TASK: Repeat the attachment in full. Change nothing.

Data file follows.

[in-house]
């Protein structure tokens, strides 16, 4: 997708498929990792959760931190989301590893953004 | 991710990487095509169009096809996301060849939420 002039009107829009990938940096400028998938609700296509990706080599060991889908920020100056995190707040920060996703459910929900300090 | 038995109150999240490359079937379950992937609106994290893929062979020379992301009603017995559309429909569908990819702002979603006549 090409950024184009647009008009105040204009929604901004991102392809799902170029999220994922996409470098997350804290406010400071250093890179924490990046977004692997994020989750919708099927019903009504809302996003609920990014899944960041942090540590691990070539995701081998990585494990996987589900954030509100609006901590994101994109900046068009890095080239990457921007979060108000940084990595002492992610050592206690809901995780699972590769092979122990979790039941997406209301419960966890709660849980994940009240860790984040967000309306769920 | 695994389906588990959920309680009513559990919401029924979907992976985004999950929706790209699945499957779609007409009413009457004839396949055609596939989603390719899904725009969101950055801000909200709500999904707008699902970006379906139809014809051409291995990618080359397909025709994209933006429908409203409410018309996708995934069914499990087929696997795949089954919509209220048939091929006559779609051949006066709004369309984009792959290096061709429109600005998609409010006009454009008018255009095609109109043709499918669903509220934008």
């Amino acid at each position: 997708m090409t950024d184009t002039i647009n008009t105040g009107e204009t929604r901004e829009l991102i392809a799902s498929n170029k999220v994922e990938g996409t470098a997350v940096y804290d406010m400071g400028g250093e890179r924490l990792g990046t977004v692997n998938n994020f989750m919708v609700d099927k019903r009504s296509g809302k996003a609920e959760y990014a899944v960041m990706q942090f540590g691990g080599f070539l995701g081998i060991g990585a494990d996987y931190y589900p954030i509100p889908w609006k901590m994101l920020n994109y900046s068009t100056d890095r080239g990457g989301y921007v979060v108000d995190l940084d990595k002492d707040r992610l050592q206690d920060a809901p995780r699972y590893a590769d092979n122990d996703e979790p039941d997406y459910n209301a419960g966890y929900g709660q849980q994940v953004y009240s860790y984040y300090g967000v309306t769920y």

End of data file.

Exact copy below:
[in-house]
């Protein structure tokens, strides 16, 4: 997708498929990792959760931190989301590893953004 | 991710990487095509169009096809996301060849939420 002039009107829009990938940096400028998938609700296509990706080599060991889908920020100056995190707040920060996703459910929900300090 | 038995109150999240490359079937379950992937609106994290893929062979020379992301009603017995559309429909569908990819702002979603006549 090409950024184009647009008009105040204009929604901004991102392809799902170029999220994922996409470098997350804290406010400071250093890179924490990046977004692997994020989750919708099927019903009504809302996003609920990014899944960041942090540590691990070539995701081998990585494990996987589900954030509100609006901590994101994109900046068009890095080239990457921007979060108000940084990595002492992610050592206690809901995780699972590769092979122990979790039941997406209301419960966890709660849980994940009240860790984040967000309306769920 | 695994389906588990959920309680009513559990919401029924979907992976985004999950929706790209699945499957779609007409009413009457004839396949055609596939989603390719899904725009969101950055801000909200709500999904707008699902970006379906139809014809051409291995990618080359397909025709994209933006429908409203409410018309996708995934069914499990087929696997795949089954919509209220048939091929006559779609051949006066709004369309984009792959290096061709429109600005998609409010006009454009008018255009095609109109043709499918669903509220934008």
């Amino acid at each position: 997708m090409t950024d184009t002039i647009n008009t105040g009107e204009t929604r901004e829009l991102i392809a799902s498929n170029k999220v994922e990938g996409t470098a997350v940096y804290d406010m400071g400028g250093e890179r924490l990792g990046t977004v692997n998938n994020f989750m919708v609700d099927k019903r009504s296509g809302k996003a609920e959760y990014a899944v960041m990706q942090f540590g691990g080599f070539l995701g081998i060991g990585a494990d996987y931190y589900p954030i509100p889908w609006k901590m994101l920020n994109y900046s068009t100056d890095r080239g990457g989301y921007v979060v108000d995190l940084d990595k002492d707040r992610l050592q206690d920060a809901p995780r699972y590893a590769d092979n122990d996703e979790p039941d997406y459910n209301a419960g966890y929900g709660q849980q994940v953004y009240s860790y984040y300090g967000v309306t769920y």